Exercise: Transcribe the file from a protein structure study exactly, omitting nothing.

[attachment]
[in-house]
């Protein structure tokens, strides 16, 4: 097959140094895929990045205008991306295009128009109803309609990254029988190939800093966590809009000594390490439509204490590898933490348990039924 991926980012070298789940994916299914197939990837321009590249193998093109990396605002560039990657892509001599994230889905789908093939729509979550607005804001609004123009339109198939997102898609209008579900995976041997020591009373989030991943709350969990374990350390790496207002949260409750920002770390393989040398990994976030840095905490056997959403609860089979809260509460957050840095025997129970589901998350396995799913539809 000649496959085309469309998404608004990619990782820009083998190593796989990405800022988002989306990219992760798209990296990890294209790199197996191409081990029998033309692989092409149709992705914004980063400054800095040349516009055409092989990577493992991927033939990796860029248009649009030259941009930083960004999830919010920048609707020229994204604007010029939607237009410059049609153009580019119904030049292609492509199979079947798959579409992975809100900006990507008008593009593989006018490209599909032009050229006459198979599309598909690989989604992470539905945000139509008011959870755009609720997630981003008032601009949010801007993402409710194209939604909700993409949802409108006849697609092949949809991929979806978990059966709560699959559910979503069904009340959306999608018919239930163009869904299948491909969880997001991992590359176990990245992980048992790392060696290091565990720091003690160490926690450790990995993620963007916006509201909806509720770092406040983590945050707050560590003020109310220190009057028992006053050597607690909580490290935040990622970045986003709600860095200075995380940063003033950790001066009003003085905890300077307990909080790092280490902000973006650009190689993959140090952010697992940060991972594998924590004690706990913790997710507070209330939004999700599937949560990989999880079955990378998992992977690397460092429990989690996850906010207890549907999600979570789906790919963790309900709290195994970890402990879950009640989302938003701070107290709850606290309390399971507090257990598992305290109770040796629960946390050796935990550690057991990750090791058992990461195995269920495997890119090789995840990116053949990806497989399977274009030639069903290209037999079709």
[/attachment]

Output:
[in-house]
């Protein structure tokens, strides 16, 4: 097959140094895929990045205008991306295009128009109803309609990254029988190939800093966590809009000594390490439509204490590898933490348990039924 991926980012070298789940994916299914197939990837321009590249193998093109990396605002560039990657892509001599994230889905789908093939729509979550607005804001609004123009339109198939997102898609209008579900995976041997020591009373989030991943709350969990374990350390790496207002949260409750920002770390393989040398990994976030840095905490056997959403609860089979809260509460957050840095025997129970589901998350396995799913539809 000649496959085309469309998404608004990619990782820009083998190593796989990405800022988002989306990219992760798209990296990890294209790199197996191409081990029998033309692989092409149709992705914004980063400054800095040349516009055409092989990577493992991927033939990796860029248009649009030259941009930083960004999830919010920048609707020229994204604007010029939607237009410059049609153009580019119904030049292609492509199979079947798959579409992975809100900006990507008008593009593989006018490209599909032009050229006459198979599309598909690989989604992470539905945000139509008011959870755009609720997630981003008032601009949010801007993402409710194209939604909700993409949802409108006849697609092949949809991929979806978990059966709560699959559910979503069904009340959306999608018919239930163009869904299948491909969880997001991992590359176990990245992980048992790392060696290091565990720091003690160490926690450790990995993620963007916006509201909806509720770092406040983590945050707050560590003020109310220190009057028992006053050597607690909580490290935040990622970045986003709600860095200075995380940063003033950790001066009003003085905890300077307990909080790092280490902000973006650009190689993959140090952010697992940060991972594998924590004690706990913790997710507070209330939004999700599937949560990989999880079955990378998992992977690397460092429990989690996850906010207890549907999600979570789906790919963790309900709290195994970890402990879950009640989302938003701070107290709850606290309390399971507090257990598992305290109770040796629960946390050796935990550690057991990750090791058992990461195995269920495997890119090789995840990116053949990806497989399977274009030639069903290209037999079709």